I received the first of a series of emails from Reznicek during the Occupy Movement in 2011. She was an organizer for Occupy Iowa, Occupy Des Moines, Occupy the Caucus, Occupy Monsanto, Occupy the World Food Prize, and other direct action protests. She was arrested at some of these protests. It seemed like boilerplate organizing. Whatever cache the Occupy movement may have had, the work she did was straight forward with transparency. It was not a terrorist plot the way in 1995 Timothy McVeigh plotted to bomb the Alfred P. Murrah Federal Building in Oklahoma City. It would be better for the peace and justice movement if Reznicek did not have to spend her time serving time and defending herself in this prominent case. It goes with the territory, though.
The answer is no. Jessica Reznicek is not a terrorist. Society needs more people like her to call attention to injustice. If there is a cost to her protests, she has been willing to accept responsibility. If asked, my neighbors would say justice was served with Reznicek’s prosecution and sentencing. As it plays out in the judicial system, some of us wonder who will step in to fill her shoes in the peace and justice movement. It may be someone, but it won’t be her for a while.
In March I wrote my U.S. Senators Chuck Grassley and Joni Ernst about the climate crisis as follows:
I hope you will support the efforts of the Biden administration to act to mitigate the effects of our changing climate. Naturally I’m curious about your views on how you might address the effects of climate change while in the U.S. Senate. The approach of the Biden administration regarding mitigation of climate change is such there should be many areas in which to work with them without supporting an overarching environmental bill. I look forward to hearing your policy stances and how you can help address climate change while you are in the Congress. Thank you for your public service.
During a recent conference call with Ernst and a group of environmental activists, she touted her support for the then upcoming vote on the Growing Climate Solutions Act, the first bill to specifically address climate change since Biden was sworn in. Grassley and Ernst joined the 92-8 Senate majority to pass the bill on June 24. (Booker, Hawley, Inhofe, Lee, Markey, Merkley, Sanders and Warren were nays). Storm Lake journalist Art Cullen opined in the Washington Post, “Ignore the chatter. Stuff is getting done. And both parties are helping.“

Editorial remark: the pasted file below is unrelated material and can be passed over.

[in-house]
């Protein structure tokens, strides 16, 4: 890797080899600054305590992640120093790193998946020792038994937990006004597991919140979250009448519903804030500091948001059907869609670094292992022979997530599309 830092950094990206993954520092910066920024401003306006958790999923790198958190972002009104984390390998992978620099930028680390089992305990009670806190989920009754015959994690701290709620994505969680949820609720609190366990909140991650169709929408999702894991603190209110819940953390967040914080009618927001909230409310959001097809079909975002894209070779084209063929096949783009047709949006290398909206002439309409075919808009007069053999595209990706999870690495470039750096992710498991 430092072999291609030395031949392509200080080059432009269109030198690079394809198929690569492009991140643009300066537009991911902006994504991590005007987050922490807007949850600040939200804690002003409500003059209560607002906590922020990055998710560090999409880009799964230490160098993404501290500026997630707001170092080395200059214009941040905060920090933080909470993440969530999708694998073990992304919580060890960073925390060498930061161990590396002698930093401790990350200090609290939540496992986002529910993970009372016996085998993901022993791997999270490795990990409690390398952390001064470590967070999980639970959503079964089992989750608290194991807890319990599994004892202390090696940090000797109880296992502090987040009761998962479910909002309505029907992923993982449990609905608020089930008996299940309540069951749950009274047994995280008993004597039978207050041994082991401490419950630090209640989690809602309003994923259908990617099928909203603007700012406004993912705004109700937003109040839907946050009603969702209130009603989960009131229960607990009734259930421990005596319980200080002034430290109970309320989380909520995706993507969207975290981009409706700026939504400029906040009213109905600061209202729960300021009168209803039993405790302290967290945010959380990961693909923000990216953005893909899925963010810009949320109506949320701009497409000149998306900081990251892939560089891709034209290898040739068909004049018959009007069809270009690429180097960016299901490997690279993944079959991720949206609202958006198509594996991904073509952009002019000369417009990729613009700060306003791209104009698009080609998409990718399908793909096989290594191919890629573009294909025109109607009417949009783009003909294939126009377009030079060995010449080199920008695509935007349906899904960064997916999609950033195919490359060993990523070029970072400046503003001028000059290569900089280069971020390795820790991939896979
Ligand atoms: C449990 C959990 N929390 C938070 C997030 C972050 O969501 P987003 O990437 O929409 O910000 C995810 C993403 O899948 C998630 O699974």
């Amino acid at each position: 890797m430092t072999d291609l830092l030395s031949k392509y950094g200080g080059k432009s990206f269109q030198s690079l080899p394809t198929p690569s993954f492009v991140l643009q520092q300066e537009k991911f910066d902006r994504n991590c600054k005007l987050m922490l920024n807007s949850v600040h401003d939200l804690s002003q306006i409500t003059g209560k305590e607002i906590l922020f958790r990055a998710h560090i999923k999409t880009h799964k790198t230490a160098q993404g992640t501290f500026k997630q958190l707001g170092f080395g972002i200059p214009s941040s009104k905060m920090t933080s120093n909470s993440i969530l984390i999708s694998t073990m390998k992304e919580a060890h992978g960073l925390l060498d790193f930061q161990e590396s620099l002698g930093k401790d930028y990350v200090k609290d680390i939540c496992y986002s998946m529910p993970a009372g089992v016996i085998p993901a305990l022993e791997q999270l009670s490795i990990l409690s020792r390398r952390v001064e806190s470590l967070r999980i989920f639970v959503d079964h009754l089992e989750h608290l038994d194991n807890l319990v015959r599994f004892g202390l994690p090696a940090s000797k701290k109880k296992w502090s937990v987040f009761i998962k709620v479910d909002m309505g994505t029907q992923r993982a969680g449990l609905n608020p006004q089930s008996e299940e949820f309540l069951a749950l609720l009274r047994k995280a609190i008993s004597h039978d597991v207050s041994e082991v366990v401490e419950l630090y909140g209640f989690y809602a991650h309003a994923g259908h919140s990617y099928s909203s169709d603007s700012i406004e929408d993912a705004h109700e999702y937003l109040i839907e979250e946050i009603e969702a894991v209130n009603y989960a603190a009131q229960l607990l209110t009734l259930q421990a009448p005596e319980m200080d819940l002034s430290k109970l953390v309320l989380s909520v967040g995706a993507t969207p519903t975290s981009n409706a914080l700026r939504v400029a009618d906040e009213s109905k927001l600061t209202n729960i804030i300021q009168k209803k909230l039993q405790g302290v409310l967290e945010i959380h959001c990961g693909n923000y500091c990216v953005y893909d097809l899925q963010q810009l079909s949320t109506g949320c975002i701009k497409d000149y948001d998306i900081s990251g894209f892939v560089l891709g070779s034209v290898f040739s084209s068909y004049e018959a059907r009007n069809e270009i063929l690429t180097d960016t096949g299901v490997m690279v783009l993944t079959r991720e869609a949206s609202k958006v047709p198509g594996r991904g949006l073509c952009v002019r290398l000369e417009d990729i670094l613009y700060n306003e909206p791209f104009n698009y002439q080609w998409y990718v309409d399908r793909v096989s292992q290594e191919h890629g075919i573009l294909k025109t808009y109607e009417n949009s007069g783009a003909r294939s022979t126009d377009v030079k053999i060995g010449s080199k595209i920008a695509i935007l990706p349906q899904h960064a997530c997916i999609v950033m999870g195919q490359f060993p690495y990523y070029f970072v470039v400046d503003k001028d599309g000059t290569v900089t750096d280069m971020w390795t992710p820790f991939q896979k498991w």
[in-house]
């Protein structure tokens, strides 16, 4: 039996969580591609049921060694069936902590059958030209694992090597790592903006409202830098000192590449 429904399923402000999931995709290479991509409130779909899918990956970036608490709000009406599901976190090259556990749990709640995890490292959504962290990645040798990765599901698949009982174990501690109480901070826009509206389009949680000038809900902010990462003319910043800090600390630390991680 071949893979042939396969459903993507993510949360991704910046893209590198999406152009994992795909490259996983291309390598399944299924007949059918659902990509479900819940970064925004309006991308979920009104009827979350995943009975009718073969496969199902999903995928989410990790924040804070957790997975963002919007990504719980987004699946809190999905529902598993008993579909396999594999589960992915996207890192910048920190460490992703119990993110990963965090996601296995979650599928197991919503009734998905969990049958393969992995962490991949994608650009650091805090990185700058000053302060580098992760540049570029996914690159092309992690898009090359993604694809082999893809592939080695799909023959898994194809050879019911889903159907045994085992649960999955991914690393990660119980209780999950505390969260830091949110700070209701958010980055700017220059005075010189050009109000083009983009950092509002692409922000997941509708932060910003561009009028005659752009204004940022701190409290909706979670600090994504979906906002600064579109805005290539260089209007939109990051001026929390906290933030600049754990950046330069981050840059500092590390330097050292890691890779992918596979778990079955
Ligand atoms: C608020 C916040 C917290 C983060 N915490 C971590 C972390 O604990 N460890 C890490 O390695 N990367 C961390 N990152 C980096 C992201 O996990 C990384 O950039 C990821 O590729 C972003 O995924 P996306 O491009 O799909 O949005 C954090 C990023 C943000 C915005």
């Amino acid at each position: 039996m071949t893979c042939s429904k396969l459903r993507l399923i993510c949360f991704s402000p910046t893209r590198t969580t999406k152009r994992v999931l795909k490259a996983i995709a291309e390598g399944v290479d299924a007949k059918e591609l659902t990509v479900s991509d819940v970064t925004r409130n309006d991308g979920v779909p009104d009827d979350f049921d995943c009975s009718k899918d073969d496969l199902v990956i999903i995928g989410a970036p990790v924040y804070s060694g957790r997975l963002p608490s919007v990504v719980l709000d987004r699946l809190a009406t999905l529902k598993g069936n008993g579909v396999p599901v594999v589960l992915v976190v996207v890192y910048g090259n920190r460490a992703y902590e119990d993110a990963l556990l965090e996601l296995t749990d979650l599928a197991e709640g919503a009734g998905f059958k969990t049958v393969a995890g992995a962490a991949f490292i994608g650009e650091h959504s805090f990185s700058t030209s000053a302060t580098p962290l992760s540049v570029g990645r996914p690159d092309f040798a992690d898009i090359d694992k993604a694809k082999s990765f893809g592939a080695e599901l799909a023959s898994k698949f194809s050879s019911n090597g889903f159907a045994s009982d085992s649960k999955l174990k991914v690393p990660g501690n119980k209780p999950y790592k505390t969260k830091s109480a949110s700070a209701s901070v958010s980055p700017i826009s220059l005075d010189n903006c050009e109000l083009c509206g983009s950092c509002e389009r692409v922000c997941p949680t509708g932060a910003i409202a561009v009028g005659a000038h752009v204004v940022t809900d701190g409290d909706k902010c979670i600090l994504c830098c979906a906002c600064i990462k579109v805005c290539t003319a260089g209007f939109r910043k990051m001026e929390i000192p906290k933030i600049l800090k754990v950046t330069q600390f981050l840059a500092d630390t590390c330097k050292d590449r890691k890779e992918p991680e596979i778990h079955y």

After familiarizing myself with the bill, I can only ask of the legislators, “What else you got?”
Below are the Iowa senators’ unedited responses to my query. Grassley’s is first because he is our senior senator. Ernst replied first. I’m glad to hear from our elected representatives.
April 14, 2021 Dear Mr. Deaton:
Thank you for taking the time to contact me with your concerns about the environment. As your senator, it is important to me that I hear from you.
I appreciate hearing your concerns about climate change. In contacting me, you shared your support for climate-related legislation. While I believe a changing climate is a historical and scientific fact, I also recognize that most scientists say man-made emissions contribute to these changes. With that being said, it is just common sense to promote the development of clean forms of energy. Throughout my tenure in the Senate, I have been a leader in promoting alternative and renewable energy sources as a way of protecting the environment and increasing our energy independence. I’ve been an advocate of various forms, including wind, biomass, agriculture wastes, ethanol and biodiesel.